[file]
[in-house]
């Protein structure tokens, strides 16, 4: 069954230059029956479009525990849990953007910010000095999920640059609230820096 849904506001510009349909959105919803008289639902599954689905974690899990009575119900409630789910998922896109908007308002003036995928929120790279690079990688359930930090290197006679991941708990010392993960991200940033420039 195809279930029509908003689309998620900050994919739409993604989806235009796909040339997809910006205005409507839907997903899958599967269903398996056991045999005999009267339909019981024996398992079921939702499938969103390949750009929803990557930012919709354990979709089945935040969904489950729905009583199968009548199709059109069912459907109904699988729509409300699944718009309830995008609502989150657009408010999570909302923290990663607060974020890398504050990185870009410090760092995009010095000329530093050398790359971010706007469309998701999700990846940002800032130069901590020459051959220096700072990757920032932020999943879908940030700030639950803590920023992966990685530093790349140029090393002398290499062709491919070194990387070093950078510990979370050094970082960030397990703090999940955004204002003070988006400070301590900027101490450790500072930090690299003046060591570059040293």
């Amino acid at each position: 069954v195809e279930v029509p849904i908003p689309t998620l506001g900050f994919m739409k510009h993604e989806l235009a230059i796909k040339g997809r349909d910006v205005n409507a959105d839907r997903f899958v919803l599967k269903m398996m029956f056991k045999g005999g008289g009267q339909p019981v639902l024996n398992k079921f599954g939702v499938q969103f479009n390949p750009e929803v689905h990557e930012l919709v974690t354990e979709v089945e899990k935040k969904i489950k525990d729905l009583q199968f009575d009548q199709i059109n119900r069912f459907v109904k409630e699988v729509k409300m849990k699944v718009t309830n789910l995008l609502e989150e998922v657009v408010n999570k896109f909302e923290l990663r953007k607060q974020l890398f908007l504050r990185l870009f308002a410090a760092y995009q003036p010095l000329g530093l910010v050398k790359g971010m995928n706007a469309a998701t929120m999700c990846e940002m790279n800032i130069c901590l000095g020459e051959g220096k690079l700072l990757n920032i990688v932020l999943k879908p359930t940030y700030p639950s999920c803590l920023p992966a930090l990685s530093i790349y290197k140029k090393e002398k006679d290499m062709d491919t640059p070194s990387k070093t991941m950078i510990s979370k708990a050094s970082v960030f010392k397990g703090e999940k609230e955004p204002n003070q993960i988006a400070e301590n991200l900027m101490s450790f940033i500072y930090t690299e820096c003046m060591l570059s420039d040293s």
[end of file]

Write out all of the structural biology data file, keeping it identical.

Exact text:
[in-house]
């Protein structure tokens, strides 16, 4: 069954230059029956479009525990849990953007910010000095999920640059609230820096 849904506001510009349909959105919803008289639902599954689905974690899990009575119900409630789910998922896109908007308002003036995928929120790279690079990688359930930090290197006679991941708990010392993960991200940033420039 195809279930029509908003689309998620900050994919739409993604989806235009796909040339997809910006205005409507839907997903899958599967269903398996056991045999005999009267339909019981024996398992079921939702499938969103390949750009929803990557930012919709354990979709089945935040969904489950729905009583199968009548199709059109069912459907109904699988729509409300699944718009309830995008609502989150657009408010999570909302923290990663607060974020890398504050990185870009410090760092995009010095000329530093050398790359971010706007469309998701999700990846940002800032130069901590020459051959220096700072990757920032932020999943879908940030700030639950803590920023992966990685530093790349140029090393002398290499062709491919070194990387070093950078510990979370050094970082960030397990703090999940955004204002003070988006400070301590900027101490450790500072930090690299003046060591570059040293």
């Amino acid at each position: 069954v195809e279930v029509p849904i908003p689309t998620l506001g900050f994919m739409k510009h993604e989806l235009a230059i796909k040339g997809r349909d910006v205005n409507a959105d839907r997903f899958v919803l599967k269903m398996m029956f056991k045999g005999g008289g009267q339909p019981v639902l024996n398992k079921f599954g939702v499938q969103f479009n390949p750009e929803v689905h990557e930012l919709v974690t354990e979709v089945e899990k935040k969904i489950k525990d729905l009583q199968f009575d009548q199709i059109n119900r069912f459907v109904k409630e699988v729509k409300m849990k699944v718009t309830n789910l995008l609502e989150e998922v657009v408010n999570k896109f909302e923290l990663r953007k607060q974020l890398f908007l504050r990185l870009f308002a410090a760092y995009q003036p010095l000329g530093l910010v050398k790359g971010m995928n706007a469309a998701t929120m999700c990846e940002m790279n800032i130069c901590l000095g020459e051959g220096k690079l700072l990757n920032i990688v932020l999943k879908p359930t940030y700030p639950s999920c803590l920023p992966a930090l990685s530093i790349y290197k140029k090393e002398k006679d290499m062709d491919t640059p070194s990387k070093t991941m950078i510990s979370k708990a050094s970082v960030f010392k397990g703090e999940k609230e955004p204002n003070q993960i988006a400070e301590n991200l900027m101490s450790f940033i500072y930090t690299e820096c003046m060591l570059s420039d040293s």